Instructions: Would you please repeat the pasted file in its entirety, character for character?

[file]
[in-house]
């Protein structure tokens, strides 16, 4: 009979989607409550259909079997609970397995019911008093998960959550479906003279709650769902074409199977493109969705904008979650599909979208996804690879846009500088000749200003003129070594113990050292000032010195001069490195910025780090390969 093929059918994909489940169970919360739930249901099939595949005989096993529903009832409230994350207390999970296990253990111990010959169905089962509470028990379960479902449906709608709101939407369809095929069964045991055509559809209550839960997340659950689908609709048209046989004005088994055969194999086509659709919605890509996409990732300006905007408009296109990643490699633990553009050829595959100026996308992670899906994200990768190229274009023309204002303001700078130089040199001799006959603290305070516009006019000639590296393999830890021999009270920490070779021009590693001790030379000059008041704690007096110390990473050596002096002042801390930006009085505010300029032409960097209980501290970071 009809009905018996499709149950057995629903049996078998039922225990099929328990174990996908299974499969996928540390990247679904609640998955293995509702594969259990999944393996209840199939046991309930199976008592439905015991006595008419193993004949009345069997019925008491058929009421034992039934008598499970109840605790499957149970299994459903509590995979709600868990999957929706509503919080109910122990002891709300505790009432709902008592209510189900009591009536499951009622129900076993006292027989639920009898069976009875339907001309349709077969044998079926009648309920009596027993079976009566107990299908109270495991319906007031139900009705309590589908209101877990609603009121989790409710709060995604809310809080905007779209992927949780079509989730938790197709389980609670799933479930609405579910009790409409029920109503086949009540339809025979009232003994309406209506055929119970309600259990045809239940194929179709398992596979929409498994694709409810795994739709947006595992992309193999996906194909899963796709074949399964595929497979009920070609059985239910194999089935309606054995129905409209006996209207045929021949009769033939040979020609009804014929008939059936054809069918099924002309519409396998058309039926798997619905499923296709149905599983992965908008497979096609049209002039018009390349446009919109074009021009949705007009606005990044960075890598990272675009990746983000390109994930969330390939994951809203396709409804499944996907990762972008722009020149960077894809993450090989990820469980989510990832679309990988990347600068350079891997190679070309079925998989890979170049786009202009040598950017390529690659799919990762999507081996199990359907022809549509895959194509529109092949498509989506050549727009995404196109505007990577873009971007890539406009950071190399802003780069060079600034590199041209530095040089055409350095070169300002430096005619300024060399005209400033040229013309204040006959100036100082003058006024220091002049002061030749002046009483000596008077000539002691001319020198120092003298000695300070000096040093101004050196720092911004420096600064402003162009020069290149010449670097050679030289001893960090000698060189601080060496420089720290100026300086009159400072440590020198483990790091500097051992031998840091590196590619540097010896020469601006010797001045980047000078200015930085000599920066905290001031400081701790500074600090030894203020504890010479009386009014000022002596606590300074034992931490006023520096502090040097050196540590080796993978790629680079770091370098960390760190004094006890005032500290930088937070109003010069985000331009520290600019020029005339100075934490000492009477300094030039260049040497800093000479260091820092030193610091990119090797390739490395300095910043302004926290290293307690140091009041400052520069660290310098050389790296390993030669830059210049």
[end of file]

[in-house]
């Protein structure tokens, strides 16, 4: 009979989607409550259909079997609970397995019911008093998960959550479906003279709650769902074409199977493109969705904008979650599909979208996804690879846009500088000749200003003129070594113990050292000032010195001069490195910025780090390969 093929059918994909489940169970919360739930249901099939595949005989096993529903009832409230994350207390999970296990253990111990010959169905089962509470028990379960479902449906709608709101939407369809095929069964045991055509559809209550839960997340659950689908609709048209046989004005088994055969194999086509659709919605890509996409990732300006905007408009296109990643490699633990553009050829595959100026996308992670899906994200990768190229274009023309204002303001700078130089040199001799006959603290305070516009006019000639590296393999830890021999009270920490070779021009590693001790030379000059008041704690007096110390990473050596002096002042801390930006009085505010300029032409960097209980501290970071 009809009905018996499709149950057995629903049996078998039922225990099929328990174990996908299974499969996928540390990247679904609640998955293995509702594969259990999944393996209840199939046991309930199976008592439905015991006595008419193993004949009345069997019925008491058929009421034992039934008598499970109840605790499957149970299994459903509590995979709600868990999957929706509503919080109910122990002891709300505790009432709902008592209510189900009591009536499951009622129900076993006292027989639920009898069976009875339907001309349709077969044998079926009648309920009596027993079976009566107990299908109270495991319906007031139900009705309590589908209101877990609603009121989790409710709060995604809310809080905007779209992927949780079509989730938790197709389980609670799933479930609405579910009790409409029920109503086949009540339809025979009232003994309406209506055929119970309600259990045809239940194929179709398992596979929409498994694709409810795994739709947006595992992309193999996906194909899963796709074949399964595929497979009920070609059985239910194999089935309606054995129905409209006996209207045929021949009769033939040979020609009804014929008939059936054809069918099924002309519409396998058309039926798997619905499923296709149905599983992965908008497979096609049209002039018009390349446009919109074009021009949705007009606005990044960075890598990272675009990746983000390109994930969330390939994951809203396709409804499944996907990762972008722009020149960077894809993450090989990820469980989510990832679309990988990347600068350079891997190679070309079925998989890979170049786009202009040598950017390529690659799919990762999507081996199990359907022809549509895959194509529109092949498509989506050549727009995404196109505007990577873009971007890539406009950071190399802003780069060079600034590199041209530095040089055409350095070169300002430096005619300024060399005209400033040229013309204040006959100036100082003058006024220091002049002061030749002046009483000596008077000539002691001319020198120092003298000695300070000096040093101004050196720092911004420096600064402003162009020069290149010449670097050679030289001893960090000698060189601080060496420089720290100026300086009159400072440590020198483990790091500097051992031998840091590196590619540097010896020469601006010797001045980047000078200015930085000599920066905290001031400081701790500074600090030894203020504890010479009386009014000022002596606590300074034992931490006023520096502090040097050196540590080796993978790629680079770091370098960390760190004094006890005032500290930088937070109003010069985000331009520290600019020029005339100075934490000492009477300094030039260049040497800093000479260091820092030193610091990119090797390739490395300095910043302004926290290293307690140091009041400052520069660290310098050389790296390993030669830059210049």